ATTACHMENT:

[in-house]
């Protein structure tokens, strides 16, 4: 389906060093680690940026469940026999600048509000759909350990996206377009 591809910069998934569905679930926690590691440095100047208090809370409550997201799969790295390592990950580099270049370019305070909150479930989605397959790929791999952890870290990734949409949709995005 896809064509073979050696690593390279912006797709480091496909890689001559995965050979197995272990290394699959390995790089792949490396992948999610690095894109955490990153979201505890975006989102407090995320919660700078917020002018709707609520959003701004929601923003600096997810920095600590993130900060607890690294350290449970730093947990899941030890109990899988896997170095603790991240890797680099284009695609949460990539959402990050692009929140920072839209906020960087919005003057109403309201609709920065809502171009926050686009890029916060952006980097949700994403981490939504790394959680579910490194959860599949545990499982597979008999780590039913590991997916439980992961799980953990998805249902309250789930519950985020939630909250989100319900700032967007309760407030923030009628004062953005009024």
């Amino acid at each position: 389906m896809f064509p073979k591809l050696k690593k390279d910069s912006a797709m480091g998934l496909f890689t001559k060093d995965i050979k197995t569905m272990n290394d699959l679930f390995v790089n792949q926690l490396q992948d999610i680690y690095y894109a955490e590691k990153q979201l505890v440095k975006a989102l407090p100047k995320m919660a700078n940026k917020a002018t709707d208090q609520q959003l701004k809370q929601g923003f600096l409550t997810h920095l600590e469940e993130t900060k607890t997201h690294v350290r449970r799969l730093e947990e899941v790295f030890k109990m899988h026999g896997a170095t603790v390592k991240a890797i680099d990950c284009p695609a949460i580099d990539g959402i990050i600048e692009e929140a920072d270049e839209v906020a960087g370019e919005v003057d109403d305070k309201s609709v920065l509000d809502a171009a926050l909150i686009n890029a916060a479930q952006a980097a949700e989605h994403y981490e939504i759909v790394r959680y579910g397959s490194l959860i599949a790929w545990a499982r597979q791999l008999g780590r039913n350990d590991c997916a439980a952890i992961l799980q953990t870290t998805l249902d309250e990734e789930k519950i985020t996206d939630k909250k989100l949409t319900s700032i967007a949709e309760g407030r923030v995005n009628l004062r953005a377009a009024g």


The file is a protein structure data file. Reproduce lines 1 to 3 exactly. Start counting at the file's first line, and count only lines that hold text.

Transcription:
[in-house]
């Protein structure tokens, strides 16, 4: 389906060093680690940026469940026999600048509000759909350990996206377009 591809910069998934569905679930926690590691440095100047208090809370409550997201799969790295390592990950580099270049370019305070909150479930989605397959790929791999952890870290990734949409949709995005 896809064509073979050696690593390279912006797709480091496909890689001559995965050979197995272990290394699959390995790089792949490396992948999610690095894109955490990153979201505890975006989102407090995320919660700078917020002018709707609520959003701004929601923003600096997810920095600590993130900060607890690294350290449970730093947990899941030890109990899988896997170095603790991240890797680099284009695609949460990539959402990050692009929140920072839209906020960087919005003057109403309201609709920065809502171009926050686009890029916060952006980097949700994403981490939504790394959680579910490194959860599949545990499982597979008999780590039913590991997916439980992961799980953990998805249902309250789930519950985020939630909250989100319900700032967007309760407030923030009628004062953005009024």
């Amino acid at each position: 389906m896809f064509p073979k591809l050696k690593k390279d910069s912006a797709m480091g998934l496909f890689t001559k060093d995965i050979k197995t569905m272990n290394d699959l679930f390995v790089n792949q926690l490396q992948d999610i680690y690095y894109a955490e590691k990153q979201l505890v440095k975006a989102l407090p100047k995320m919660a700078n940026k917020a002018t709707d208090q609520q959003l701004k809370q929601g923003f600096l409550t997810h920095l600590e469940e993130t900060k607890t997201h690294v350290r449970r799969l730093e947990e899941v790295f030890k109990m899988h026999g896997a170095t603790v390592k991240a890797i680099d990950c284009p695609a949460i580099d990539g959402i990050i600048e692009e929140a920072d270049e839209v906020a960087g370019e919005v003057d109403d305070k309201s609709v920065l509000d809502a171009a926050l909150i686009n890029a916060a479930q952006a980097a949700e989605h994403y981490e939504i759909v790394r959680y579910g397959s490194l959860i599949a790929w545990a499982r597979q791999l008999g780590r039913n350990d590991c997916a439980a952890i992961l799980q953990t870290t998805l249902d309250e990734e789930k519950i985020t996206d939630k909250k989100l949409t319900s700032i967007a949709e309760g407030r923030v995005n009628l004062r953005a377009a009024g």